Sudden collapses in many ecological systems are the rule rather than exceptions to the rule.
This is shown by Professor Lennart Persson of Umeå University, Sweden, in the latest issue of the scientific journal Proceedings of the National Academy of Sciences. Among other things, the article provides an explanation for the collapses in cod stocks in different parts of the world. Several models have shown that ecological systems can experience catastrophic collapses. On the other hand, these models have not been able to say how common they are.
Lennart Persson and co-author André M. De Roos of the University of Amsterdam have now shown in a model that two fundamental traits of individuals in many organisms promote the occurrence of catastrophic behaviors in ecological systems. The two traits that the authors have examined are the correlation between growth and the amount of ingested food and the correlation between mortality and body size. In simple terms, animals grow more the more they eat, and the smaller an animal is, the greater the risk that it will be eaten. On this basis, Persson and De Roos have been able to show that collapses in ecological systems are rather the rule than exceptions to the rule.
"The mechanism is actually quite simple, but that`s also what makes it so general," says Lennart Persson. "Considering that more than 85 percent of all species on earth exhibit populations with variations in size, these results should be extremely generalizable.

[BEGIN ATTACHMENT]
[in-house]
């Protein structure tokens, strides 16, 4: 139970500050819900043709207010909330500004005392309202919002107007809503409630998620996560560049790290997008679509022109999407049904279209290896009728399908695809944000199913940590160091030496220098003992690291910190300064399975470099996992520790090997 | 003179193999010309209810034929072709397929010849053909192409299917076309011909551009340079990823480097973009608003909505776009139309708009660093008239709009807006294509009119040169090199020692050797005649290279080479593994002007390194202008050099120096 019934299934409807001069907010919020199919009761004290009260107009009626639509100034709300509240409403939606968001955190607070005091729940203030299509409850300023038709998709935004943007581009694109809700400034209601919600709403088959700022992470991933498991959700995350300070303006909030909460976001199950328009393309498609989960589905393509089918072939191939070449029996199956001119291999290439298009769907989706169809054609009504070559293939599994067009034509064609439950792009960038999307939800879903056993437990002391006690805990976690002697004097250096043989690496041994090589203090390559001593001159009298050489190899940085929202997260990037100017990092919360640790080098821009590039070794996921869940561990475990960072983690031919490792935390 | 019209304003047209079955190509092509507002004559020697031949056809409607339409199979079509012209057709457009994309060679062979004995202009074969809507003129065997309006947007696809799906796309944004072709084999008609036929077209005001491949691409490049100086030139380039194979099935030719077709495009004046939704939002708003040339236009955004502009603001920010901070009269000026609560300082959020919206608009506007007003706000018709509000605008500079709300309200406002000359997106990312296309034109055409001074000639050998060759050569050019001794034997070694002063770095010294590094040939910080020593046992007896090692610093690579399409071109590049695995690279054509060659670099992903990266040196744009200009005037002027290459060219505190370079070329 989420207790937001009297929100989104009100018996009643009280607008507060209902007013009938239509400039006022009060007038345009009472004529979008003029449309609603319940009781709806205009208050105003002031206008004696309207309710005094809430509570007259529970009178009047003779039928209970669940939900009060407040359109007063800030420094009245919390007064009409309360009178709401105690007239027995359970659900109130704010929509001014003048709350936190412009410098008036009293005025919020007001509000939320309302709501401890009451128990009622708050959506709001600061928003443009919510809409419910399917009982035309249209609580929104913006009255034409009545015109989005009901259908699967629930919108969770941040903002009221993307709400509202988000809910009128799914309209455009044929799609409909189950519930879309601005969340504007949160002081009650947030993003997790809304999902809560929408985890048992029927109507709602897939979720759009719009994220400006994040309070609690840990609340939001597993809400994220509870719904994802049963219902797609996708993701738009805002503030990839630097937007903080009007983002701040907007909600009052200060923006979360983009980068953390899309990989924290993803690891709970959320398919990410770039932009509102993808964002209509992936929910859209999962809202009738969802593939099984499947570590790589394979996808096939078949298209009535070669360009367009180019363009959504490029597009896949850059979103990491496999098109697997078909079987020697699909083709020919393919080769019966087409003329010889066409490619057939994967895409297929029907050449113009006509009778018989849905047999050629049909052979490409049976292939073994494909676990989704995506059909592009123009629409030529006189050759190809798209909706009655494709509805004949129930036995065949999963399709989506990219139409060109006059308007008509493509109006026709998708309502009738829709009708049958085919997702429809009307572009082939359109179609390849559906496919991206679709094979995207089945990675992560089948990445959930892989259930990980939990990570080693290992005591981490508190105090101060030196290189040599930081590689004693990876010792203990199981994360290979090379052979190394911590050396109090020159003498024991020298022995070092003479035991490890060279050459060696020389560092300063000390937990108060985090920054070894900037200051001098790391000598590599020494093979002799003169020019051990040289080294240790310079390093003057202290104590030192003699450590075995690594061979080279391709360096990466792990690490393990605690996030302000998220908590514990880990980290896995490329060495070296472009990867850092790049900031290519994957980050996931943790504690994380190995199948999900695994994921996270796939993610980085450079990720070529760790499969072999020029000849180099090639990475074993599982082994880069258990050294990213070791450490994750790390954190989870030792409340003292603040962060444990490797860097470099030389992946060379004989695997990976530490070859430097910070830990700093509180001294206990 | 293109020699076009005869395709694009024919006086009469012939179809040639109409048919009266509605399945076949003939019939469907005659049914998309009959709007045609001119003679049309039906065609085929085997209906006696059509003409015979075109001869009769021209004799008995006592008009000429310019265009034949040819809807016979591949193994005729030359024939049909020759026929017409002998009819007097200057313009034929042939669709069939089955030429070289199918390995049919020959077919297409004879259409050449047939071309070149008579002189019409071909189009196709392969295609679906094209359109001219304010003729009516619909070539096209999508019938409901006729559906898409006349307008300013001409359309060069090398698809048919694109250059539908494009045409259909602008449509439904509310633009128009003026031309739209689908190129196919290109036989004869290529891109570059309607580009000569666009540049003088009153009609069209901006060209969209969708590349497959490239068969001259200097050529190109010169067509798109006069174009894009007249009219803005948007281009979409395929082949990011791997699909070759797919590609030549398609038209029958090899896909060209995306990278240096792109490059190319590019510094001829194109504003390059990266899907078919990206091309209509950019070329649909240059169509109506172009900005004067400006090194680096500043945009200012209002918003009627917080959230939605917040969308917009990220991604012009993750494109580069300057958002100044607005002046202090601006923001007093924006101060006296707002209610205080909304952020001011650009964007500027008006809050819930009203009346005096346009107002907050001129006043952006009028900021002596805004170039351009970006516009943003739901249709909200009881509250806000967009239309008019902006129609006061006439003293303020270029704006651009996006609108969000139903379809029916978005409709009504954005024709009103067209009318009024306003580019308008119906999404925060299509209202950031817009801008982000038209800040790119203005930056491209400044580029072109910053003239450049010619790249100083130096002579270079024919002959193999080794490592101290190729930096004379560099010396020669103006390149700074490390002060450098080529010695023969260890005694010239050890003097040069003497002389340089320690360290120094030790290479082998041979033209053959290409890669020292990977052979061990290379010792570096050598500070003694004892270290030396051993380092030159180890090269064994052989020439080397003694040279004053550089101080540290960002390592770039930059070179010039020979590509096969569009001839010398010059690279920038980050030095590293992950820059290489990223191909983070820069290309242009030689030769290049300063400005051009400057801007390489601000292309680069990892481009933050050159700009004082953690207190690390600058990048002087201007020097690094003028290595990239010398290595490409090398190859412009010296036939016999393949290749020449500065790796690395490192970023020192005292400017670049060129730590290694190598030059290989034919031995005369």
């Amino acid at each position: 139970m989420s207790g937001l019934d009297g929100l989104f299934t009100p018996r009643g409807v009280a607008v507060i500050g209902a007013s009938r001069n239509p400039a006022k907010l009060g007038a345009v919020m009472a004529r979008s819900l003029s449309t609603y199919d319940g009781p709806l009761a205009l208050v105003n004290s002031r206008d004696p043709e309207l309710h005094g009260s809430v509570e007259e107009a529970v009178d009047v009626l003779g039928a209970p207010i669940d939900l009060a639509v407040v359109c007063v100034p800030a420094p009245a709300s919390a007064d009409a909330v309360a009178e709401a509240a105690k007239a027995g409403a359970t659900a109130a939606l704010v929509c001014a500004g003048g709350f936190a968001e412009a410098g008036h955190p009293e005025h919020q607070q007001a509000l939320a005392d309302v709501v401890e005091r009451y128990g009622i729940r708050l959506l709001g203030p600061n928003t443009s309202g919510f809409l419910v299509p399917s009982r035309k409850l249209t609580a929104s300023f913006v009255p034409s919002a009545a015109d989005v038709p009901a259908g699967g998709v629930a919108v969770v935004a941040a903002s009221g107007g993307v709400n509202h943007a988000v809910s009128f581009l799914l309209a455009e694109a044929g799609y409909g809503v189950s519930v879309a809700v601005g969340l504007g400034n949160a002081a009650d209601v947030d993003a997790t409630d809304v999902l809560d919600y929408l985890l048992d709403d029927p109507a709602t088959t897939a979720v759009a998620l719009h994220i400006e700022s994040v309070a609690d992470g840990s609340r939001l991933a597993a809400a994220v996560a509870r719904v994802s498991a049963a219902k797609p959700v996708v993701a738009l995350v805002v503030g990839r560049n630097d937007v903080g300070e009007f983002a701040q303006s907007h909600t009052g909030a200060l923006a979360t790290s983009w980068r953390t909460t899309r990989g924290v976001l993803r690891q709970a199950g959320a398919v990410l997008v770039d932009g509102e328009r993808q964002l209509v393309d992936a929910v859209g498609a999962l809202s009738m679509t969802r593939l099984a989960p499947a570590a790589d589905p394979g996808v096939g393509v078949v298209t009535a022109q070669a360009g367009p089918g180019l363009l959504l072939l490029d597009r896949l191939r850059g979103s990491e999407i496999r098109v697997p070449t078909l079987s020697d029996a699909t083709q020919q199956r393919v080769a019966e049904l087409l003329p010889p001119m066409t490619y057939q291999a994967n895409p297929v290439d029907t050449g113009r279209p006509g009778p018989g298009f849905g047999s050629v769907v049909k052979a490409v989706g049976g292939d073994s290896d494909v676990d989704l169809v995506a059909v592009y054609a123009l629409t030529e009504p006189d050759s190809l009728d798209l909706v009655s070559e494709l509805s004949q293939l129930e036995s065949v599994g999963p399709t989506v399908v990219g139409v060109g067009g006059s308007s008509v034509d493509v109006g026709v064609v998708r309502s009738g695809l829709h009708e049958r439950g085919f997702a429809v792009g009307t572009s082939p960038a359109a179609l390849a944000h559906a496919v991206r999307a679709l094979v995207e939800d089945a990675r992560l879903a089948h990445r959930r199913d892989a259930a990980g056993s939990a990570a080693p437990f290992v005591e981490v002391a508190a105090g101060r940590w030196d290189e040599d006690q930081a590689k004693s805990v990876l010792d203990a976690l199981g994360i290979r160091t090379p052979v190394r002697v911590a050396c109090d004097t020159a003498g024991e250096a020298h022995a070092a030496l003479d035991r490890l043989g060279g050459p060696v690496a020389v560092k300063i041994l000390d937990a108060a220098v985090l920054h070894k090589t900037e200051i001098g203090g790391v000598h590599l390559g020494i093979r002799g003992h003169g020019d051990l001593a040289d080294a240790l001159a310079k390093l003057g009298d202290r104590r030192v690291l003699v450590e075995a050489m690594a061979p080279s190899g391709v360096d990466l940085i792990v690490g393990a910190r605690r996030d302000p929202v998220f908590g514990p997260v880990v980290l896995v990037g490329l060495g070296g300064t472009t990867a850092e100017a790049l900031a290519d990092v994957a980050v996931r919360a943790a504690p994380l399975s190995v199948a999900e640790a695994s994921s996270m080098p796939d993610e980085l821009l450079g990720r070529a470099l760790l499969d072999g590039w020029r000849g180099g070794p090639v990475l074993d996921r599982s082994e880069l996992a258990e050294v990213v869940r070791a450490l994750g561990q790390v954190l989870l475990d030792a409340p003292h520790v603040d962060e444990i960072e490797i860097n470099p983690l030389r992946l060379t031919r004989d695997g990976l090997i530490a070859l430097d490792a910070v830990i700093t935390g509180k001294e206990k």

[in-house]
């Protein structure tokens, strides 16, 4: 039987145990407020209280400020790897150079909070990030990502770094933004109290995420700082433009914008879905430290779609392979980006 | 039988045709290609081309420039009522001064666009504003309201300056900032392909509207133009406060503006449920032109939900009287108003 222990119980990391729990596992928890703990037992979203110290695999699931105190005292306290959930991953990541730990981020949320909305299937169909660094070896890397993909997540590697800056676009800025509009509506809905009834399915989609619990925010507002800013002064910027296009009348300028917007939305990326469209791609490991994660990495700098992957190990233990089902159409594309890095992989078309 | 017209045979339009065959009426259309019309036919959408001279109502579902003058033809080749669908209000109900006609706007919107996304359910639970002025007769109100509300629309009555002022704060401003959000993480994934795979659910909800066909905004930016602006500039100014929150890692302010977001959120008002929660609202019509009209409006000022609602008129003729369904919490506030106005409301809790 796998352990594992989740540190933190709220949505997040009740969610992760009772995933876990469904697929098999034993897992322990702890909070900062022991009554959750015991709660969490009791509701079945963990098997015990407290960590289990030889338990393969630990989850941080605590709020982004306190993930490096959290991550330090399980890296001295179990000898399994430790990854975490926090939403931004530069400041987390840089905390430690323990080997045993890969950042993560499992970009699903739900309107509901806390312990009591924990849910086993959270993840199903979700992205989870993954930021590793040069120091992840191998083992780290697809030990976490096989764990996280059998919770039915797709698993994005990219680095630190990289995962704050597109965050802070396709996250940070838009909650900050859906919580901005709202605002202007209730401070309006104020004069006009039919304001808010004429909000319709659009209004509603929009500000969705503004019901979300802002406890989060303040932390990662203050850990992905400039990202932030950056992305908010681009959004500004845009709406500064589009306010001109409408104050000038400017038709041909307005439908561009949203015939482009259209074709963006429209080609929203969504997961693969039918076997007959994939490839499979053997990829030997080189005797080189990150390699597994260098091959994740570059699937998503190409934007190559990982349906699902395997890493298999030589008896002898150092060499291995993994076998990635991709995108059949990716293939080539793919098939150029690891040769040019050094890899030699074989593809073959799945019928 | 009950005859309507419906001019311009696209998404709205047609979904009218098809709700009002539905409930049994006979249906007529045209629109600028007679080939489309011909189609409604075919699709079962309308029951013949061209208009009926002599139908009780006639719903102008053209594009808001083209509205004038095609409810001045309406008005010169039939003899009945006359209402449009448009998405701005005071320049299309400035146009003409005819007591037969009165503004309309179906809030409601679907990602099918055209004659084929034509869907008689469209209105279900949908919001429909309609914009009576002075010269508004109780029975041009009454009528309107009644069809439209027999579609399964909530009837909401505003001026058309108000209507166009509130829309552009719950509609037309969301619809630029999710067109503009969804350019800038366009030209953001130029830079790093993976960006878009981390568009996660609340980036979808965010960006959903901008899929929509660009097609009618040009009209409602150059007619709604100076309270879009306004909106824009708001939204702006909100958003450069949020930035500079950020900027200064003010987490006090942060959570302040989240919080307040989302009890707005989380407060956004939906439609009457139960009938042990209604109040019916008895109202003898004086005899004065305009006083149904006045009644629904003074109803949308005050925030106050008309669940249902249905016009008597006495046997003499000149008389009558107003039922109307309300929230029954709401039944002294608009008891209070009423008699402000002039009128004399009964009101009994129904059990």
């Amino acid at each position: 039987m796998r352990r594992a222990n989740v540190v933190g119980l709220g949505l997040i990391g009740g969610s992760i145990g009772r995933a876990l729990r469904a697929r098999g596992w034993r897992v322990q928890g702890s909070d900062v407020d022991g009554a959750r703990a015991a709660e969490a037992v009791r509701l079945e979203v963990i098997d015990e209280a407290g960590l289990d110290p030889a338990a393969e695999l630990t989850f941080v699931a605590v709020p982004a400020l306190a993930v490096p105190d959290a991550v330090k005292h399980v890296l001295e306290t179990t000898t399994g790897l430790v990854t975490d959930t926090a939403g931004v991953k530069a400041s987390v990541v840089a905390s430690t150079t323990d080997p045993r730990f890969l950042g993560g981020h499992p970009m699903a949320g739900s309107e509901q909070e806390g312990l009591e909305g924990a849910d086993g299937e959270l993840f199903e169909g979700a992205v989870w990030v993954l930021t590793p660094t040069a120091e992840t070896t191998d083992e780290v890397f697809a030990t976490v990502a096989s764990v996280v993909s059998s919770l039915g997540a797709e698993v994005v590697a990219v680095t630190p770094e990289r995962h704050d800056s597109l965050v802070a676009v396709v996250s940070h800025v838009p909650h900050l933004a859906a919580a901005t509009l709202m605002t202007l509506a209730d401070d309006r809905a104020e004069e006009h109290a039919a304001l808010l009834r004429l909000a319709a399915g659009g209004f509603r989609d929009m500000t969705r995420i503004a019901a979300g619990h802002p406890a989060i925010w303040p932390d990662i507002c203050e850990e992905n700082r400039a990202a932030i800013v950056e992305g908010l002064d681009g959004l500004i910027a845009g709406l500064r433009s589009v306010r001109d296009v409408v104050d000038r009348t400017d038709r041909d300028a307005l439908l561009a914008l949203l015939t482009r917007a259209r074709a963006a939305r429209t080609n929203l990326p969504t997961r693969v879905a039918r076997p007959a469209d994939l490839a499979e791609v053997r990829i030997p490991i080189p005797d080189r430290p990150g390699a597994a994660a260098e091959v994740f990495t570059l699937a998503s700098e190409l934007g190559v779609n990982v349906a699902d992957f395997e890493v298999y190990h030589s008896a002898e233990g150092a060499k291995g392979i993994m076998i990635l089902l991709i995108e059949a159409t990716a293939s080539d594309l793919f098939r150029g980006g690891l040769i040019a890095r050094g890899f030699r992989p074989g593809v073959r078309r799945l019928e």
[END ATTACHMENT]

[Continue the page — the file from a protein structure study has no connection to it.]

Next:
Paradoxically, the number of available prey can increase with the number of predators. This happens because the competition among the remaining prey diminishes, and these prey also grow more quickly. Increased growth yields greater reproduction, and that in turn leads to increased numbers of the small-sized prey that predators thrive on. If, on the other hand, mortality among predators increases, say as a result of high pressures from fishing, it is a natural consequence for mortality to rise among the prey these predators live on. This in turn means that competition increases among the prey, thereby checking their growth. This leads to a decline in the number of prey of the sizes preferred by predators. This can bring about a collapse in the number of predators.
When a collapse occurs, it comes extremely rapidly, and it is difficult to discover changes in advance. The species that professional fishers capture in their nets, such as cod and full-grown herring, provide no clues to what is under way. On the other hand, the small-sized, sexually immature individuals of the species of prey that are nevertheless too large to be eaten by the predators (sexually immature herring, for instance) and the food that the former live on exhibit differences.
"It is actually these small-sized individuals of the species of prey that need to be monitored, because it is here that you can get a measure of when collapse is imminent," explains Lennart Persson.
These small-sized individuals of the species of prey increase in number when the fishing of predators increases. This occurs since the competition for food increases among the small-sized individuals. They have no possibility of growing larger, so their growth is stunted, and the number of small-sized individuals grows. This means that we must be extremely vigilant.